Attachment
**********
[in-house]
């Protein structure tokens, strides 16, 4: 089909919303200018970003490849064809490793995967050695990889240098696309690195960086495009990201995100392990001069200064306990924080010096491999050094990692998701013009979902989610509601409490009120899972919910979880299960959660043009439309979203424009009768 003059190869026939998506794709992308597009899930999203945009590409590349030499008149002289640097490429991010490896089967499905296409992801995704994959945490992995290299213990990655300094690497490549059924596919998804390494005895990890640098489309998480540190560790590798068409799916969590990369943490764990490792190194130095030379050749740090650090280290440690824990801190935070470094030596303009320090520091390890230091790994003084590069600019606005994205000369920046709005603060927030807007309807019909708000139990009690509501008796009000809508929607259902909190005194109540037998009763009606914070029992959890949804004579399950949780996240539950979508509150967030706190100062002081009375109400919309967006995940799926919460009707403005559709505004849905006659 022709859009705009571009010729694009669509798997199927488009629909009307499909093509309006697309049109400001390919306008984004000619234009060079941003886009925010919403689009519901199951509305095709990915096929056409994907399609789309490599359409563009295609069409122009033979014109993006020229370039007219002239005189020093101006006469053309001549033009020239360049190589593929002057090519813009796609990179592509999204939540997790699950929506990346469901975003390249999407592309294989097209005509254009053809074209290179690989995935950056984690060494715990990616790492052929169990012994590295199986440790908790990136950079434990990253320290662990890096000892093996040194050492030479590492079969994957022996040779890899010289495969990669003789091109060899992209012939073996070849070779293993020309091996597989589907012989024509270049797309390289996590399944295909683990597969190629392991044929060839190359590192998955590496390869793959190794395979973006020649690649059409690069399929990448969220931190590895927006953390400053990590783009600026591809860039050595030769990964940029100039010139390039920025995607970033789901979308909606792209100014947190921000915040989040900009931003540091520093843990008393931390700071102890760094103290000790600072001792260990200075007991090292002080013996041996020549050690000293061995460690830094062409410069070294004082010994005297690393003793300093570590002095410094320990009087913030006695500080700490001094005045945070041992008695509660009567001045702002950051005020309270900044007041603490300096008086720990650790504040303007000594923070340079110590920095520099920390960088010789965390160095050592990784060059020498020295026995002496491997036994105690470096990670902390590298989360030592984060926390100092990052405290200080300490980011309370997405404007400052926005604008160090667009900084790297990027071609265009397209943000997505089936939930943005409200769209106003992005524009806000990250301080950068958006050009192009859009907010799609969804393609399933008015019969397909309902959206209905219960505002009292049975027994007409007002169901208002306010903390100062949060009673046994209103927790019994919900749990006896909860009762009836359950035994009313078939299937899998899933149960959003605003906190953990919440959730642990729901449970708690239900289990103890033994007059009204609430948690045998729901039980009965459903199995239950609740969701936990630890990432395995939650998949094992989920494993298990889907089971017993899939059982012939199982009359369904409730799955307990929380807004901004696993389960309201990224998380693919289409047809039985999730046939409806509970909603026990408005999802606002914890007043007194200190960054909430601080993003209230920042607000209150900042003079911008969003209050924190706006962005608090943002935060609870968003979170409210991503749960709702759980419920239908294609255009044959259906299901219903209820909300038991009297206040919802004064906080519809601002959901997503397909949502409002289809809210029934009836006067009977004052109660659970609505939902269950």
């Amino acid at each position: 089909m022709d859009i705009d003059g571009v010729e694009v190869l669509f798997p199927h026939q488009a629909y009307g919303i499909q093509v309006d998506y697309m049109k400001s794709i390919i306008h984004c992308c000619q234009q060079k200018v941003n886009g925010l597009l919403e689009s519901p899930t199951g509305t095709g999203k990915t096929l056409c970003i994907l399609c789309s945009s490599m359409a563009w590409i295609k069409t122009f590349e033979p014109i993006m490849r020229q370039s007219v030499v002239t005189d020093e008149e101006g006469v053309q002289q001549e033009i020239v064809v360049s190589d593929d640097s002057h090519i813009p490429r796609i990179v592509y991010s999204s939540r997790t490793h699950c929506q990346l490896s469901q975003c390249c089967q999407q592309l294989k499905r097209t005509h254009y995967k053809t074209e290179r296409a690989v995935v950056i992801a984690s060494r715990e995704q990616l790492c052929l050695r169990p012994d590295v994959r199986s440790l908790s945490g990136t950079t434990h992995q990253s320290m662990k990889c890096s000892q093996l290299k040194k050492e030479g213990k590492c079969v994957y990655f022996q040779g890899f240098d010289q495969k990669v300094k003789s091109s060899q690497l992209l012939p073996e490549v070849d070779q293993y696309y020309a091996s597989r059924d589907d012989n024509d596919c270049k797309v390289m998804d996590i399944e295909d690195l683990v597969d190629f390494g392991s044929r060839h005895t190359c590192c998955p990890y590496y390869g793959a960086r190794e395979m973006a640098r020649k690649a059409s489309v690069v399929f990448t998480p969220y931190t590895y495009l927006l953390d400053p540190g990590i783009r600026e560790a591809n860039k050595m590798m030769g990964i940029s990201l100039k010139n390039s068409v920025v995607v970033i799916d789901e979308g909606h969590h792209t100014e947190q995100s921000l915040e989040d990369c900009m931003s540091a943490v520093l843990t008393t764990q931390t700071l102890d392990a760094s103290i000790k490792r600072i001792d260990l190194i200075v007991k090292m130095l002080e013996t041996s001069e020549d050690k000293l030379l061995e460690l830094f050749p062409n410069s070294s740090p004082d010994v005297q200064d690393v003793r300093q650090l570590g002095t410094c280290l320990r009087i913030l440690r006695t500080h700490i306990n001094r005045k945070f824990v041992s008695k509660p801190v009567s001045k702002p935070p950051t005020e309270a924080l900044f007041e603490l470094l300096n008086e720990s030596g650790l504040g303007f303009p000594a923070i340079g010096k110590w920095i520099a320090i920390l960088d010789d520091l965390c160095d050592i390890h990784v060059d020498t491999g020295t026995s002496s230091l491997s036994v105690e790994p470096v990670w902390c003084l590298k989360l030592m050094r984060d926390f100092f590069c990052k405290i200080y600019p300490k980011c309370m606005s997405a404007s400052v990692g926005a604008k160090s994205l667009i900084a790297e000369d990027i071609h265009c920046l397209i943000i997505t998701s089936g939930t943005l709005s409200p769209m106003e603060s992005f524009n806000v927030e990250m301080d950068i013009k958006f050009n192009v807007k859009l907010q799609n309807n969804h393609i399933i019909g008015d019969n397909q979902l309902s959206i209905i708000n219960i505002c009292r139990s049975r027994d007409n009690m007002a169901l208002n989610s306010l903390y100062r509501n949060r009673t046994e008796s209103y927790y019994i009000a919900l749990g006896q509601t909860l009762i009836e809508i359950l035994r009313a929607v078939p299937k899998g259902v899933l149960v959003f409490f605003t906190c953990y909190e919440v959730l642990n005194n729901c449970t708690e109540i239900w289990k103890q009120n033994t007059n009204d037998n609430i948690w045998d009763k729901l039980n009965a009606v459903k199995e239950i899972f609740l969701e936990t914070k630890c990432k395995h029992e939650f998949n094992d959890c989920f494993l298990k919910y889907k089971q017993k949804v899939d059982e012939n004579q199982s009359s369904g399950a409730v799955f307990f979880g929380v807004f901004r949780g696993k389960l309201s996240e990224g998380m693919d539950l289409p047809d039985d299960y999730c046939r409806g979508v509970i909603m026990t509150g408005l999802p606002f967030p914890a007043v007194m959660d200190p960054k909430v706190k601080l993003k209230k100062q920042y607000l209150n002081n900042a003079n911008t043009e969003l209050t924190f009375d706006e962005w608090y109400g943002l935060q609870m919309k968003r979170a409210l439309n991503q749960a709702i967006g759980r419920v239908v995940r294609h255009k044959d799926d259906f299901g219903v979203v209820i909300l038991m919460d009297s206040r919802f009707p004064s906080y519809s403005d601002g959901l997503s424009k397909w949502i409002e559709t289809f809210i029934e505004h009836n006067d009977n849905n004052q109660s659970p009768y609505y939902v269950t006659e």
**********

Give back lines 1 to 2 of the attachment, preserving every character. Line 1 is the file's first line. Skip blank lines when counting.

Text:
[in-house]
């Protein structure tokens, strides 16, 4: 089909919303200018970003490849064809490793995967050695990889240098696309690195960086495009990201995100392990001069200064306990924080010096491999050094990692998701013009979902989610509601409490009120899972919910979880299960959660043009439309979203424009009768 003059190869026939998506794709992308597009899930999203945009590409590349030499008149002289640097490429991010490896089967499905296409992801995704994959945490992995290299213990990655300094690497490549059924596919998804390494005895990890640098489309998480540190560790590798068409799916969590990369943490764990490792190194130095030379050749740090650090280290440690824990801190935070470094030596303009320090520091390890230091790994003084590069600019606005994205000369920046709005603060927030807007309807019909708000139990009690509501008796009000809508929607259902909190005194109540037998009763009606914070029992959890949804004579399950949780996240539950979508509150967030706190100062002081009375109400919309967006995940799926919460009707403005559709505004849905006659 022709859009705009571009010729694009669509798997199927488009629909009307499909093509309006697309049109400001390919306008984004000619234009060079941003886009925010919403689009519901199951509305095709990915096929056409994907399609789309490599359409563009295609069409122009033979014109993006020229370039007219002239005189020093101006006469053309001549033009020239360049190589593929002057090519813009796609990179592509999204939540997790699950929506990346469901975003390249999407592309294989097209005509254009053809074209290179690989995935950056984690060494715990990616790492052929169990012994590295199986440790908790990136950079434990990253320290662990890096000892093996040194050492030479590492079969994957022996040779890899010289495969990669003789091109060899992209012939073996070849070779293993020309091996597989589907012989024509270049797309390289996590399944295909683990597969190629392991044929060839190359590192998955590496390869793959190794395979973006020649690649059409690069399929990448969220931190590895927006953390400053990590783009600026591809860039050595030769990964940029100039010139390039920025995607970033789901979308909606792209100014947190921000915040989040900009931003540091520093843990008393931390700071102890760094103290000790600072001792260990200075007991090292002080013996041996020549050690000293061995460690830094062409410069070294004082010994005297690393003793300093570590002095410094320990009087913030006695500080700490001094005045945070041992008695509660009567001045702002950051005020309270900044007041603490300096008086720990650790504040303007000594923070340079110590920095520099920390960088010789965390160095050592990784060059020498020295026995002496491997036994105690470096990670902390590298989360030592984060926390100092990052405290200080300490980011309370997405404007400052926005604008160090667009900084790297990027071609265009397209943000997505089936939930943005409200769209106003992005524009806000990250301080950068958006050009192009859009907010799609969804393609399933008015019969397909309902959206209905219960505002009292049975027994007409007002169901208002306010903390100062949060009673046994209103927790019994919900749990006896909860009762009836359950035994009313078939299937899998899933149960959003605003906190953990919440959730642990729901449970708690239900289990103890033994007059009204609430948690045998729901039980009965459903199995239950609740969701936990630890990432395995939650998949094992989920494993298990889907089971017993899939059982012939199982009359369904409730799955307990929380807004901004696993389960309201990224998380693919289409047809039985999730046939409806509970909603026990408005999802606002914890007043007194200190960054909430601080993003209230920042607000209150900042003079911008969003209050924190706006962005608090943002935060609870968003979170409210991503749960709702759980419920239908294609255009044959259906299901219903209820909300038991009297206040919802004064906080519809601002959901997503397909949502409002289809809210029934009836006067009977004052109660659970609505939902269950």